It is bad enough that we are checked, and double checked each time we fly and when applying for various State and Federal benefits. If a boy wants to graduate from high school he must register for the draft, and we are basically forced to get a social security number from birth. That number follows us in all aspects of life, from the cradle to the grave.
When will it stop or be curtailed, as least from a privacy perspective? Not soon, it seems. Now there is a program designed to violate our privacy, which masquerades under the guise of the trusted travelerprogram. Its sole purpose is to label us as untrustworthy, so that if we want to get away from all these violations and go elsewhere no other country will have us either.
Untrusted Travelers Program
The new biometric identification programs at US airports are yet another sign that our civil liberties and the Law of the Land are not going to be returned anytime soon. These programs are becoming more popular globally thanks to the US, and the governments which implement them know what they are about, despite their being proffered as programs to make travel easier.
We are told that they help keep us secure, and speed up the entry processes for “preferred travelers,” e.g., trusted travelers, who wish to expedite clearance, or for inbound international travelers. This means that someone is making a judgment about someone might or might not do, not what passport they have. A judgment based on what?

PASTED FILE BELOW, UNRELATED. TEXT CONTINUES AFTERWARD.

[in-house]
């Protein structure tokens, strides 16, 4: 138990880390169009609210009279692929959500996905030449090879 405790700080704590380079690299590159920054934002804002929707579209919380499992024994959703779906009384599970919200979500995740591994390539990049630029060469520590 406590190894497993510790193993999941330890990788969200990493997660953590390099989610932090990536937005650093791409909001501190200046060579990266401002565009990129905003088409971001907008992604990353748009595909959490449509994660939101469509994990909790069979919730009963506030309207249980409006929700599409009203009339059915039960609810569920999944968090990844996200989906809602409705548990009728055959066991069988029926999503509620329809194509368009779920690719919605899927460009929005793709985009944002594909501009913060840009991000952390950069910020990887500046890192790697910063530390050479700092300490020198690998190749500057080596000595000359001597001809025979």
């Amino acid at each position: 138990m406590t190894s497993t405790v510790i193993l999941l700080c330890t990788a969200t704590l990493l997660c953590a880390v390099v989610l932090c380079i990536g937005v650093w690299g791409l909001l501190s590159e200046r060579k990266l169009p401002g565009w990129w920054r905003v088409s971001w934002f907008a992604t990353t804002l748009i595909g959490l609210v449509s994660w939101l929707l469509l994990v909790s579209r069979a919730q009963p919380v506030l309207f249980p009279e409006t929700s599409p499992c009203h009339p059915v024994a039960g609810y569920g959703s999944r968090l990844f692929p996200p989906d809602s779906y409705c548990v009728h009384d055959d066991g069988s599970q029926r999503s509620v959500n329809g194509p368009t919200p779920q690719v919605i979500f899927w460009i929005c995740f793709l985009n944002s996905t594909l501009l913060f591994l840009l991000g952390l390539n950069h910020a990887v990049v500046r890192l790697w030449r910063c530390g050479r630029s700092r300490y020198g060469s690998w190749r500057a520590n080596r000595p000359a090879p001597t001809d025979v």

Most Americans don’t see this as a threat. They ask me why I should, unless I am a terrorist or have something to hide. However, we only must consider how privacy is so often breached in America. If top spy agencies and credit card providers can’t keep their data safe and secret, how are we to expect DHS, CIA and the FBI will keep our data safe?
Global Entry Program
Already some airports in the country are testing such programs, and it is likely that all international airports will adopt them at some time in the future. US Customs advertises these as being for Americans who consider themselves on the level of Honest Abe.
However, they too may soon may find out that their expedited travelers’ status has been revoked for any number of misdemeanors considerably less grave than the ones committed by their president, with apparent impunity, every day he is in office.
For instance, if you overdraw a check you can lose your Trusted Traveler status. You may not even have overdrawn it, but if it says in the records of a mendacious company, such a mobile phone supplier, that you did, and you are not aware of this, you are no longer trustworthy.
Don’t ever get a misdemeanor conviction for DUI, as several elected representatives have, or you are then considered a national security risk. If you act foolishly at an airport, in the opinion of an airport worker, by doing things such as jumping the line at check in, you are no longer a trusted traveler. Even not showing up for court to answer a traffic violation charge, or some other petty “misdemeanor” charge, could see you branded as untrustworthy – and if you are convicted of such an offense, don´t think about trying to overturn this.
Based on one FOIA compliant document, some insight into the flip side of the program can be gleaned.
- You do not meet the program eligibility requirements. GE member has 8/27/2014 misdemeanor conviction for DUI-LIQUOR/DRUGS/VAPORS/COMBO after approval for GE program.
- You are no longer eligible for program membership as you did not follow proper procedures during U.S CBP processing and went under multiple rope barriers in order to bypass the exit. because of the above security violation your Global Entry membership has been revoked.